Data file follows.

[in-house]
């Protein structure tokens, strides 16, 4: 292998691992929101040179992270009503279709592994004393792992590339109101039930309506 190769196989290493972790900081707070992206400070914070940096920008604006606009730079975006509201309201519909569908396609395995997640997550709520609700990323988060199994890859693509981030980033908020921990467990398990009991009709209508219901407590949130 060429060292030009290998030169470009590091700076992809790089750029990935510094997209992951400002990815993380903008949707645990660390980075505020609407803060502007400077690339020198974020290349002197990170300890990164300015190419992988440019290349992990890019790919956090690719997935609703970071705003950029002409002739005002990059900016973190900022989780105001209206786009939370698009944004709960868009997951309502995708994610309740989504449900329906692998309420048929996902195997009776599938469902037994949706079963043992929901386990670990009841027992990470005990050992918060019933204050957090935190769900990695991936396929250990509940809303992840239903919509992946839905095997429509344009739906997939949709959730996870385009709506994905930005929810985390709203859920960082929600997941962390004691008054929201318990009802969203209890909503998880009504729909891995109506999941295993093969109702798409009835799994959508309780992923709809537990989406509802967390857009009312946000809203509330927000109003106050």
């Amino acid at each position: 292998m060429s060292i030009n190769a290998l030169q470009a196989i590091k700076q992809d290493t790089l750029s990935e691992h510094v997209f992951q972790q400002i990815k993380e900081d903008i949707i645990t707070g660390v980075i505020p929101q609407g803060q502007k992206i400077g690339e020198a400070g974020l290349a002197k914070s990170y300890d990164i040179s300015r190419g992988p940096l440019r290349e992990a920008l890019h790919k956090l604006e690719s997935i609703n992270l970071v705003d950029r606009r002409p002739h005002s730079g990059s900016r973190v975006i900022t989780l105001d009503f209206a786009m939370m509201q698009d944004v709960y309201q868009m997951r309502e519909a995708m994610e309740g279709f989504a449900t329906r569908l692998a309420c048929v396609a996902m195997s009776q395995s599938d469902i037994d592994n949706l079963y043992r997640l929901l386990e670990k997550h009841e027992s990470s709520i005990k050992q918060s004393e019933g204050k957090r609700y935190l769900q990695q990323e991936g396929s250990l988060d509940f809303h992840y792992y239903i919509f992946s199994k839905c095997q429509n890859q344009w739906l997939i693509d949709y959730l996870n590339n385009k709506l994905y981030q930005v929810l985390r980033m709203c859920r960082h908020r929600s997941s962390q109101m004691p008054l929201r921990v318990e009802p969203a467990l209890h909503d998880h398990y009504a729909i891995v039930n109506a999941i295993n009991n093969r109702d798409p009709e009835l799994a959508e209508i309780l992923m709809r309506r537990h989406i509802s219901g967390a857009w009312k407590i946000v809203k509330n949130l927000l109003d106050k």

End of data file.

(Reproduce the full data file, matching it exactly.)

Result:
[in-house]
């Protein structure tokens, strides 16, 4: 292998691992929101040179992270009503279709592994004393792992590339109101039930309506 190769196989290493972790900081707070992206400070914070940096920008604006606009730079975006509201309201519909569908396609395995997640997550709520609700990323988060199994890859693509981030980033908020921990467990398990009991009709209508219901407590949130 060429060292030009290998030169470009590091700076992809790089750029990935510094997209992951400002990815993380903008949707645990660390980075505020609407803060502007400077690339020198974020290349002197990170300890990164300015190419992988440019290349992990890019790919956090690719997935609703970071705003950029002409002739005002990059900016973190900022989780105001209206786009939370698009944004709960868009997951309502995708994610309740989504449900329906692998309420048929996902195997009776599938469902037994949706079963043992929901386990670990009841027992990470005990050992918060019933204050957090935190769900990695991936396929250990509940809303992840239903919509992946839905095997429509344009739906997939949709959730996870385009709506994905930005929810985390709203859920960082929600997941962390004691008054929201318990009802969203209890909503998880009504729909891995109506999941295993093969109702798409009835799994959508309780992923709809537990989406509802967390857009009312946000809203509330927000109003106050």
């Amino acid at each position: 292998m060429s060292i030009n190769a290998l030169q470009a196989i590091k700076q992809d290493t790089l750029s990935e691992h510094v997209f992951q972790q400002i990815k993380e900081d903008i949707i645990t707070g660390v980075i505020p929101q609407g803060q502007k992206i400077g690339e020198a400070g974020l290349a002197k914070s990170y300890d990164i040179s300015r190419g992988p940096l440019r290349e992990a920008l890019h790919k956090l604006e690719s997935i609703n992270l970071v705003d950029r606009r002409p002739h005002s730079g990059s900016r973190v975006i900022t989780l105001d009503f209206a786009m939370m509201q698009d944004v709960y309201q868009m997951r309502e519909a995708m994610e309740g279709f989504a449900t329906r569908l692998a309420c048929v396609a996902m195997s009776q395995s599938d469902i037994d592994n949706l079963y043992r997640l929901l386990e670990k997550h009841e027992s990470s709520i005990k050992q918060s004393e019933g204050k957090r609700y935190l769900q990695q990323e991936g396929s250990l988060d509940f809303h992840y792992y239903i919509f992946s199994k839905c095997q429509n890859q344009w739906l997939i693509d949709y959730l996870n590339n385009k709506l994905y981030q930005v929810l985390r980033m709203c859920r960082h908020r929600s997941s962390q109101m004691p008054l929201r921990v318990e009802p969203a467990l209890h909503d998880h398990y009504a729909i891995v039930n109506a999941i295993n009991n093969r109702d798409p009709e009835l799994a959508e209508i309780l992923m709809r309506r537990h989406i509802s219901g967390a857009w009312k407590i946000v809203k509330n949130l927000l109003d106050k």